World Rugby announced this week that the Women’s World Cup in New Zealand in 2021 would be called the Rugby World Cup 2021: Photo: Action Images / Jed Leicester

CAPE TOWN – Gender equality in life, not just sport, should be a given. I have a son and daughter, born equal to two parents who always saw the other as equal in our relationship.

I don’t love my son more than my daughter and vice versa. He doesn’t get any privileges because he was born a boy and she doesn’t get any advantage within the household because she is a girl.

They are two beautiful human beings and they were raised to respect and love themselves as much as the next person.

My daughter wasn’t taught that, by nature of her sex, she would be an extension to anyone else when she grew up. She was her own person. Just like her mother was her own person, with her own identity. My children’s mother kept her surname out of choice and didn’t take mine because society or some tradition dictated it.

I accept we were possibly among the exceptions, but gender equality, for me doesn’t mean denouncing gender.

I was more intrigued than surprised at World Rugby’s decision that the Women’s World Cup in New Zealand in 2021 would be called the Rugby World Cup 2021, just as the men’s World Cup in Japan next month would simply be the Rugby World Cup 2019.

This, said World Rugby, was because of the drive within the sport to create gender equality. But in explaining the dropping of “women” from the description, the custodians of world rugby said the motivation was to increase the profile of women’s rugby commercially.


Commercially, did the women’s World Cup need to be sold as a World Cup for it to be commercially attractive to sponsors? Did it require the removal of the word “women” from the World Cup for it to attract a bigger television audience or match day attendance? If so, then is it not reinforcing gender inequality?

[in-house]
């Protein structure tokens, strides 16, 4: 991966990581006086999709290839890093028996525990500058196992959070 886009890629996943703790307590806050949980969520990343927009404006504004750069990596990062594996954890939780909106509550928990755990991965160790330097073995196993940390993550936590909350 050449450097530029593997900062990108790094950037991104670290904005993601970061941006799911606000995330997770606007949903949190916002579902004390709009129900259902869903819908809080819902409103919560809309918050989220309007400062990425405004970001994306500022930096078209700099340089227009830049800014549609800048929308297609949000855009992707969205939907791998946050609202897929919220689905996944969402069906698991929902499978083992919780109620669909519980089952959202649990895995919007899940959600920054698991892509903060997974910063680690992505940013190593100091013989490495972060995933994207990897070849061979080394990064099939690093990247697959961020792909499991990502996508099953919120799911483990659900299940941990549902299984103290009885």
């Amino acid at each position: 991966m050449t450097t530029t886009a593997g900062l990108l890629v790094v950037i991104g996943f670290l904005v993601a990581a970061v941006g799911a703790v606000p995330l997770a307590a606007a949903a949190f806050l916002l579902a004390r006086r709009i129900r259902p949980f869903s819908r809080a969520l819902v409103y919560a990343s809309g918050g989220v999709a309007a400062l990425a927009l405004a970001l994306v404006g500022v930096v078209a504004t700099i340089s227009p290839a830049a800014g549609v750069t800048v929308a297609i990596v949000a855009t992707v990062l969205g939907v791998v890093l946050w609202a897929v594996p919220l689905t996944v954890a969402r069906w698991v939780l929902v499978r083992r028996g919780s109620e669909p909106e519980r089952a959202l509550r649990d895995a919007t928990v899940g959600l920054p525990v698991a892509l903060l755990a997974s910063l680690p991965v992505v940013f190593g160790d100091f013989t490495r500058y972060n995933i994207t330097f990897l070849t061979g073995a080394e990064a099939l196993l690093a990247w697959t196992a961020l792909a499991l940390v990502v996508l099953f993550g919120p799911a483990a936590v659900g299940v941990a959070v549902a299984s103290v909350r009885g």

The last women’s Rugby World Cup had the highest ever social media, digital and television ratings in the history of women’s rugby. The match day tournament attendance was also the highest. The final between winners New Zealand and England also ranked among the best in history and one of the most impressive rugby finals, regardless of sexual orientation.

The last Commonwealth Games’ women’s sevens rugby final was also the rugby game of the tournament. New Zealand beat Australia in the most dramatic of matches produced by two teams with skill, conviction and presence. When I watched that final, all I saw was one magnificent game of rugby. I didn’t for a moment think it was anything less because women were playing it. Men aren’t given a birthright to greater skill. And one only has to watch The Amazing Race tv series to know this.

The women’s soccer World Cup had a similar appeal, not just to me, but to a global audience. The victorious US were colossal in every aspect of the game. They showed every physical attribute, skill set and mental strength to triumph.

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The one day in a year dedicated to fathers is a commercially-driven exercise. Equally, the singling out of a Mother’s Day and other commercially-motivated exceptions that are sold as a moral celebration of females.

Why not just celebrate women by treating them as equals for 12 months of the year, every year? Why not celebrate the women’s Rugby World Cup as a festival of the very best rugby players, who just happen to be women? Equally, the men’s Rugby World Cup as being the global platform of the very best men who play the game?

Why should gender equality be the removal of a gender in description? Why can’t it be a celebration of that gender in equal measures with a confirmation that this, for example, is the women’s Rugby World Cup and that is the men’s rugby World Cup.

Surely, equality is in the way in which we treat each other and not because we deny, through descriptive prose, that there is an each other?


IOL Sport

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